Notes from Garden and Afield in the Jersey Midlands – Week of March 11

Article and photos by Joe Sapia

Arneys Mount in Springfield, Burlington County.

     ARNEYS MOUNT:  Arneys Mount stands roughly 245 feet above sea level, or about 175 feet above the surrounding lowland, in Springfield, Burlington County. It is part of the cuesta geologic formation — hills that have survived erosion and now separate New Jersey’s Outer Coastal Plain and Inner Coastal Plain. Take a map a draw a line from Sandy Hook at the Atlantic Ocean in Monmouth County to the Burlington County area of Mount Holly-Mount Laurel. That line is essentially the line of the cuesta. On a detailed map of that line, you will see names representing the hill system —  Highlands, Mount Mitchell, Crawford Hill, Telegraph Hill, Beacon Hill, Knob Hill, Locust Hill, Quail Hill, Pine Hill, Backbone Hill, Disbrow Hill, Crematory Hill, Stone Hill, Arneys Mount, Mount Holly, and Mount Laurel.

The circa 1775 Arneys Mount Friends Meeting House.

     VOICES FROM AFIELD NO. 1, THE CUESTA:  Cousin Jerry Edvy lives on high ground just outside of Perrineville in Millstone, Monmouth County. When it snowed during the Tuesday, March 13, nor’easter, he reported “at least 5 inches.” His house is on the cuesta, or about 280 feet above sea level. When Jerry drove off the cuesta, he saw hardly any snow. “(Route) 33 was clear,” said Jerry, speaking of the road about 3 miles north of his house. “We must have got hit with a band,” he said. Or maybe it was just the height of his area. My house, about 50 feet above sea level about 10 miles to the north, got only about 1 inch of snow. I recall this cuesta-lowland dichotomy several years ago during my newspaper reporting days for the Asbury Park Press as I drove in Monmouth County from the Millstone area to the Sandy Hook area — when I was on high points of the cuesta, there was a covering of snow, maybe a few inches; when I was at lower elevations, maybe just a coating. An interesting phenomena happening in only a matter of dozens of feet.

The Tuesday, March 13, nor’easter snowfall in a Monroe Township, Middlesex County, cornfield.

     SNOWFALL:  The seasonal snowfall tally at my house in the part of Monroe between Jamesburg and Helmetta is 29.0 inches. The average seasonal snowfall in New Brunswick, about 7.5 miles away, is about 26 inches. So, based on that, we are about 3 inches more than normal at my house, with about a month’s worth of snowfall season left.

The Tuesday, March 13, nor’easter snowfall at a farm in Plainsboro, Middlesex County.

     FOREST FIRE SEASON:  Because of the wet weather, the Pine Barrens spring wildfire season in the Jersey Midlands is running behind this year. Normally, it runs March 15 to May 15, when winds blow, humidity decreases, temperatures rise, and sun penetrates the essentially leafless forest, warming and drying the duff. But with the wetness out there, for example, the state Forest Fire Service canceled a control-burn for the upcoming week in the Jamesburg Park Conservation Area in Middlesex County.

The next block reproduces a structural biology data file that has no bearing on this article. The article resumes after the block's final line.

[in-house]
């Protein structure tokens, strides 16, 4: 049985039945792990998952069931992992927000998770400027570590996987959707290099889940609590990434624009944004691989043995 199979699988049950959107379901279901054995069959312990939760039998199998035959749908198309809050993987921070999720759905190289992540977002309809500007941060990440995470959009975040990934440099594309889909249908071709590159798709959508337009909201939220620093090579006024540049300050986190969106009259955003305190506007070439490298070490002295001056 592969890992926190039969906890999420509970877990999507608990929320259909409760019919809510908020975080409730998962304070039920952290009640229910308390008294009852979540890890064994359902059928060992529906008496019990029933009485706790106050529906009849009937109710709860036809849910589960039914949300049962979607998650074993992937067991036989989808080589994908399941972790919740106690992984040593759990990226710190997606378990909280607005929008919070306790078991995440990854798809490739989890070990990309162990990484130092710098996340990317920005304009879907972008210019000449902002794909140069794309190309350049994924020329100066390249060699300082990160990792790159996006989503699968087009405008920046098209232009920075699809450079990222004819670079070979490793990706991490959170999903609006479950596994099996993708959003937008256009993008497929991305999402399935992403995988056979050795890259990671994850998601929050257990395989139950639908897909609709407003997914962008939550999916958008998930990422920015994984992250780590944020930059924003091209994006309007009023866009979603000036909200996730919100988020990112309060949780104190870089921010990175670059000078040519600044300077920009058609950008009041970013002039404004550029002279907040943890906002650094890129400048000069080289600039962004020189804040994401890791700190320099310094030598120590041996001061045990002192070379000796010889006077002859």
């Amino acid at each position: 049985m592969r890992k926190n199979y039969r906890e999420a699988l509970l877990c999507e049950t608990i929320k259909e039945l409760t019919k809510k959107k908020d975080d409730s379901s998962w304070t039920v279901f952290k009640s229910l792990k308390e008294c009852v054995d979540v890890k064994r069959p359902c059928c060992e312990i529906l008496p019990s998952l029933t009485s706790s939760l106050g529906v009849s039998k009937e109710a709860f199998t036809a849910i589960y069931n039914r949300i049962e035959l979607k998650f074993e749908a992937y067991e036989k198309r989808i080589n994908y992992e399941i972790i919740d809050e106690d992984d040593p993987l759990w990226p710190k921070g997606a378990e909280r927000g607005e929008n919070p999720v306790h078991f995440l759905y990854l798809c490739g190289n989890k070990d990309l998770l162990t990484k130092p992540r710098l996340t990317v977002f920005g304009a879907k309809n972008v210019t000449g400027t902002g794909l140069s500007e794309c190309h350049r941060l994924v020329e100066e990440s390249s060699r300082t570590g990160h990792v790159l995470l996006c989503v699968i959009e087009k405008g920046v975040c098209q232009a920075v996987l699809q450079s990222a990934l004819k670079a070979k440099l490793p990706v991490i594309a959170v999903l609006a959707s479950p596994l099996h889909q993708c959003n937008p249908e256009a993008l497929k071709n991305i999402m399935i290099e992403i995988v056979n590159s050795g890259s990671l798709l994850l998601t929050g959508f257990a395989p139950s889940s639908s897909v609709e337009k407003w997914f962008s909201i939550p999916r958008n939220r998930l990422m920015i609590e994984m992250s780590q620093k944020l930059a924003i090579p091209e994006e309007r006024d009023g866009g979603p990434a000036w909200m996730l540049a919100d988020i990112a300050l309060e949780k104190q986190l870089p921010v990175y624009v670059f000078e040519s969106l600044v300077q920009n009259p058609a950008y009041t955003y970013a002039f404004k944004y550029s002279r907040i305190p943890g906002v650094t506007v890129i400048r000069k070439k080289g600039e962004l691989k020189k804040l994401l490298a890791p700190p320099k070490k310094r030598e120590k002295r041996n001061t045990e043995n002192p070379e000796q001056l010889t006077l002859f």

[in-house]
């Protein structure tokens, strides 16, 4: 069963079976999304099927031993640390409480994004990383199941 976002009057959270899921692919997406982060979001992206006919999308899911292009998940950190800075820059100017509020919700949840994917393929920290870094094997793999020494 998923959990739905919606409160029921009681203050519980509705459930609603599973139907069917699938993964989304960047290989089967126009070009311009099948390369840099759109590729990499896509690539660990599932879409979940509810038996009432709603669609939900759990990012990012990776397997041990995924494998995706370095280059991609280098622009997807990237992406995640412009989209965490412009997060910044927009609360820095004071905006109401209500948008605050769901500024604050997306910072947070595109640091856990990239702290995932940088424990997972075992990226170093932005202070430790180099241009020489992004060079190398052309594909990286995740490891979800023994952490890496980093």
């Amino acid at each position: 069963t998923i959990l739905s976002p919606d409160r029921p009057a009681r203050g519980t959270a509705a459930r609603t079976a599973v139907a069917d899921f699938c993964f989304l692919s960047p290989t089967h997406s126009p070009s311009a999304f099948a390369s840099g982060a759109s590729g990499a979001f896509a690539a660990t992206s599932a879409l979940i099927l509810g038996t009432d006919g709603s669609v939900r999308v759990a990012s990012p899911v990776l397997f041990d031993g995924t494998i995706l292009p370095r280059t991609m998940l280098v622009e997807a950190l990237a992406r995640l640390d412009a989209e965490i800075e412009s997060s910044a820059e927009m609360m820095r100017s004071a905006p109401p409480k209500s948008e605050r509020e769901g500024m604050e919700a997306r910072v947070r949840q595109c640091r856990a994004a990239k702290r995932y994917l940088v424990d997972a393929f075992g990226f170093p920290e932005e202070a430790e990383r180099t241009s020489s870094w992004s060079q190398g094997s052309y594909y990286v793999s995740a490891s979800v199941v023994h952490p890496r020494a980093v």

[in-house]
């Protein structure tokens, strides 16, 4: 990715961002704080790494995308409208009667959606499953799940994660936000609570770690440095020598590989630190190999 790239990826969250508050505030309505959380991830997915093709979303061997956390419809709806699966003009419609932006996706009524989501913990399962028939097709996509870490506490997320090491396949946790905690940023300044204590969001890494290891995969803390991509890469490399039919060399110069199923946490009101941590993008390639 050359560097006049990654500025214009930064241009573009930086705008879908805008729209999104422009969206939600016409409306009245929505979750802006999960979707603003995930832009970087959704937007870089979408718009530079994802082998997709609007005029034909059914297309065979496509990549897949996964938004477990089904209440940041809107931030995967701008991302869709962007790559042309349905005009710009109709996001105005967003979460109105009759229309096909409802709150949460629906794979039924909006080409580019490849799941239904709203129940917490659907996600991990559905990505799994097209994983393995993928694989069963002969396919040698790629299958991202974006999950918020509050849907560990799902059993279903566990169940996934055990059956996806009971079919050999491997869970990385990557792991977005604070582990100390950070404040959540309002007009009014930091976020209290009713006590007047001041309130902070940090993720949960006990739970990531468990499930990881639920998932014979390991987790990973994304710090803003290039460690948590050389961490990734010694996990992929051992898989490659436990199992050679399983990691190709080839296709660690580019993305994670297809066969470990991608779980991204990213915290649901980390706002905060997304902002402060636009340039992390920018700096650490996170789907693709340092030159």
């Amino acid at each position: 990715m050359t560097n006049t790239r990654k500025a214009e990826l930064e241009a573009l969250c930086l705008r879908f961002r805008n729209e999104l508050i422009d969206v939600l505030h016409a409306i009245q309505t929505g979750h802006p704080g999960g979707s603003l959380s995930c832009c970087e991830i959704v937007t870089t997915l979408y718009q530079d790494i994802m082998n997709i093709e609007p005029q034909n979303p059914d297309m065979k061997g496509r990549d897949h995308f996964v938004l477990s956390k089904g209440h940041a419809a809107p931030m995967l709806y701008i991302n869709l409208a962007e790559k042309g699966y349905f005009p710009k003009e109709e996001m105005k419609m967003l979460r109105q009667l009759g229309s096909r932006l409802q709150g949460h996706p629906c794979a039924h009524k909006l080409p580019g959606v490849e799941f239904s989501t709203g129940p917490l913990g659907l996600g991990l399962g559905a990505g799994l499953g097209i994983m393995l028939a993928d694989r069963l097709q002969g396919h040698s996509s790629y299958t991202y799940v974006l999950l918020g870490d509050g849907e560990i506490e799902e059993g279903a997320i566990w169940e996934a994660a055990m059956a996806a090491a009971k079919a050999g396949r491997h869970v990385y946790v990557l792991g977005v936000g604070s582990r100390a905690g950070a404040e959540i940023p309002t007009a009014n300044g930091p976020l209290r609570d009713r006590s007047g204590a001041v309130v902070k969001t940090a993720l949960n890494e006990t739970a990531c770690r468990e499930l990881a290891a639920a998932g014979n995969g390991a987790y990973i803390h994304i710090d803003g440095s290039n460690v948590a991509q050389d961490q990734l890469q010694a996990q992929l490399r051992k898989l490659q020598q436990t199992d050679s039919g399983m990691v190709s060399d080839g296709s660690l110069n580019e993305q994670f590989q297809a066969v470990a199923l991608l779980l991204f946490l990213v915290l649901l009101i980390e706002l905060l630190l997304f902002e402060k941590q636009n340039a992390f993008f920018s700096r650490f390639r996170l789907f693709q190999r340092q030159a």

Snow on the ground in the Pine Barrens of Barnegat, Ocean County.

     FIRE TOWERS:  The idea of a fire tower is to see smoke during daylight hours, basically to dispatch firefighters before a fire really gets going. Because once flames are seen, the fire is well underway. The state Forest Fire Service has eight wildfire lookout towers in the Jersey Midlands — Apple Pie Hill, Bass River, Batsto, Lebanon, and Medford, all in Burlington County; Cedar Bridge and Lakewood, both in Ocean County; and Jamesburg, Middlesex County. When the fire towers are staffed, the public is welcome to visit. Beware, though, it can be a climb of about 60 to 100 feet, depending on the tower.

 

BASS RIVER STATE FOREST:  Trees are to be cut around the Bass River fire-lookout tower in Bass River State Forest to improve the view for the tower observer. See https://thesandpaper.villagesoup.com/p/clear-cutting-proposed-for-bass-river-state-forest-fire-protection/1729679.

PYGMY PINES:  Generally in the area of the intersection of Routes 72 and 539 in Ocean County stand hundreds of acres of Pine Barrens forest with trees perhaps only 8-feet-tall at most. This is the “Pygmy Pines” or “The Plains.” The theory is the stunted growth in this area is caused by repeated fires.